This article contains an extract from our Free Guide to Removing Dormant Companies, which is written for Group FDs, CFOs, In-house Tax Professionals and Company Secretaries.
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As with any project, problems and blockages can arise. It is not unusual for legal entity project to be delayed or even to be abandoned because of unexpected issues.
It is helpful to be aware of the typical causes of problems, so that they can be anticipated and addressed. Here are some of the more common ones which other large corporates have encountered.
1. Lack of accountable project resource – the time and focus which is required for this kind of project is often under-estimated. Without dedicated resource, it can be difficult to make consistent progress.
2. Staff are too busy to reply to information requests – before any given companies are removed, information requests are usually sent out to various people internally and externally, as part of the due diligence process. This places demands on respondents’ time, in addition to their ‘day job’, and it is easy for the project to be delayed if responses are not produced promptly.
3. Staff attachment to sub-brands / product brands – in some larger organisations, particular brands used within the group can have a strong emotional attachment for some members of staff. There can be a resistance to removing legal entities which are associated with a particular brand, even if there are no plans to discontinue the use of that brand.
4. Staff who knew about the relevant companies have left – this is a key component of the ‘corporate memory’ issue which can make it more difficult to gather information about the status of particular legal entities which are to be removed. Chapter 4 contains a fuller discussion of this issue.
5. Confidential projects – it can happen that companies which are within the scope of a legal entity reduction project are also the subject of other, confidential, projects within the organisation. The legal entity reduction project team may not be aware of that other project. This can result in time being wasted on due diligence, planning and even implementation work, only for the company to be taken out of scope at a late stage.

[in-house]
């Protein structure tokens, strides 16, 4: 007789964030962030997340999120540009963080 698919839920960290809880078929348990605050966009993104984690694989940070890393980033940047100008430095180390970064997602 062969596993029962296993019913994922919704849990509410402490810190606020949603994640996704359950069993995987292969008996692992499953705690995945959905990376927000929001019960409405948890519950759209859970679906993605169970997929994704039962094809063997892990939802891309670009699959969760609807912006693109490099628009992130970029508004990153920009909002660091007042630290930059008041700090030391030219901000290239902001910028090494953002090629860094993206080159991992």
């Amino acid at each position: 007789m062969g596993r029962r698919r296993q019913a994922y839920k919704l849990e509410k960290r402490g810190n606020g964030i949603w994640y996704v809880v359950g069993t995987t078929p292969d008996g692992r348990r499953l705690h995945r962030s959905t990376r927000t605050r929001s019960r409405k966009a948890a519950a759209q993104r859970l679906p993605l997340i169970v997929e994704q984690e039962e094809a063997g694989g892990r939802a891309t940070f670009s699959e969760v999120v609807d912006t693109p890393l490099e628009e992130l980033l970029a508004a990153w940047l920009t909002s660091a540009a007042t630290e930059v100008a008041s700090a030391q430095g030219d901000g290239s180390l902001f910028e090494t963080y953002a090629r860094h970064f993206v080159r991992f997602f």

6. Lack of high level support – corporate simplification projects can sometimes be regarded as purely administrative tasks which do not warrant senior, director-level involvement. This is a mistake, because high level support is critical in order to be able to escalate issues and deal with blockages as they arise.
7. Concerns about job security – in some cases, there can be misconceptions about the purpose of the legal entity reduction project. For example, there may be a perception that the project is designed to produce cost savings through redundancies, which may not be the case. This can mean that staff members are reluctant to assist with the project. Clear communication of the reasons for and objectives of the project is important to avoid this.
8. Well-meant but rogue ‘recollections’ – this issue is very common, but difficult to address. Members of the project team or respondents in the due diligence process may have a recollection or belief that a particular company is affected by a certain issue due to its historic activities. This may give rise to significant time and resource being spent on investigating that issue, with no tangible result.
9. Unfocussed due diligence, throwing up too many unresolved questions – if no clear materiality threshold is set for the project, it is easy for the due diligence process to get bogged down in a mass of questions and apparent issues.
10. Project fatigue – for more complex organisations with many legal entities, a corporate simplification project may continue for a number of months, if not years. Unless the project team is properly supported and the continuing importance of the project is communicated, the project can grind to a halt.
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